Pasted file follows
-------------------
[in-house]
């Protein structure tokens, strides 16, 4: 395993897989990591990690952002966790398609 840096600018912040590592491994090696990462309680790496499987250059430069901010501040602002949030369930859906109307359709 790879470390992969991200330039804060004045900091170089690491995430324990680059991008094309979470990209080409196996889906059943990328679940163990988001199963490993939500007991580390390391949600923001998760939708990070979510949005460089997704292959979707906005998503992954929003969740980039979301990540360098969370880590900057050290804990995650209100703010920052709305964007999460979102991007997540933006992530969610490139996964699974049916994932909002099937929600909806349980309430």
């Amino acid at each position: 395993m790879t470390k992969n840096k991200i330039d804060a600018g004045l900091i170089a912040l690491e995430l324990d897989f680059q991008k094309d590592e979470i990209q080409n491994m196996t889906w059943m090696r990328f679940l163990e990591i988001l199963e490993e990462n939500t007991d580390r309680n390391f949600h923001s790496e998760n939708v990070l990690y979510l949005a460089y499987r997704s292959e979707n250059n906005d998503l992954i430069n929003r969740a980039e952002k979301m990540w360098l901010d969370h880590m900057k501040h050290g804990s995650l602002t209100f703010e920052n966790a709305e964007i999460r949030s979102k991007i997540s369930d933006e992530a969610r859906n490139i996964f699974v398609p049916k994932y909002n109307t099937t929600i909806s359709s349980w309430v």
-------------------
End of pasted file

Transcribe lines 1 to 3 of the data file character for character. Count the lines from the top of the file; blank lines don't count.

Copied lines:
[in-house]
């Protein structure tokens, strides 16, 4: 395993897989990591990690952002966790398609 840096600018912040590592491994090696990462309680790496499987250059430069901010501040602002949030369930859906109307359709 790879470390992969991200330039804060004045900091170089690491995430324990680059991008094309979470990209080409196996889906059943990328679940163990988001199963490993939500007991580390390391949600923001998760939708990070979510949005460089997704292959979707906005998503992954929003969740980039979301990540360098969370880590900057050290804990995650209100703010920052709305964007999460979102991007997540933006992530969610490139996964699974049916994932909002099937929600909806349980309430």
């Amino acid at each position: 395993m790879t470390k992969n840096k991200i330039d804060a600018g004045l900091i170089a912040l690491e995430l324990d897989f680059q991008k094309d590592e979470i990209q080409n491994m196996t889906w059943m090696r990328f679940l163990e990591i988001l199963e490993e990462n939500t007991d580390r309680n390391f949600h923001s790496e998760n939708v990070l990690y979510l949005a460089y499987r997704s292959e979707n250059n906005d998503l992954i430069n929003r969740a980039e952002k979301m990540w360098l901010d969370h880590m900057k501040h050290g804990s995650l602002t209100f703010e920052n966790a709305e964007i999460r949030s979102k991007i997540s369930d933006e992530a969610r859906n490139i996964f699974v398609p049916k994932y909002n109307t099937t929600i909806s359709s349980w309430v």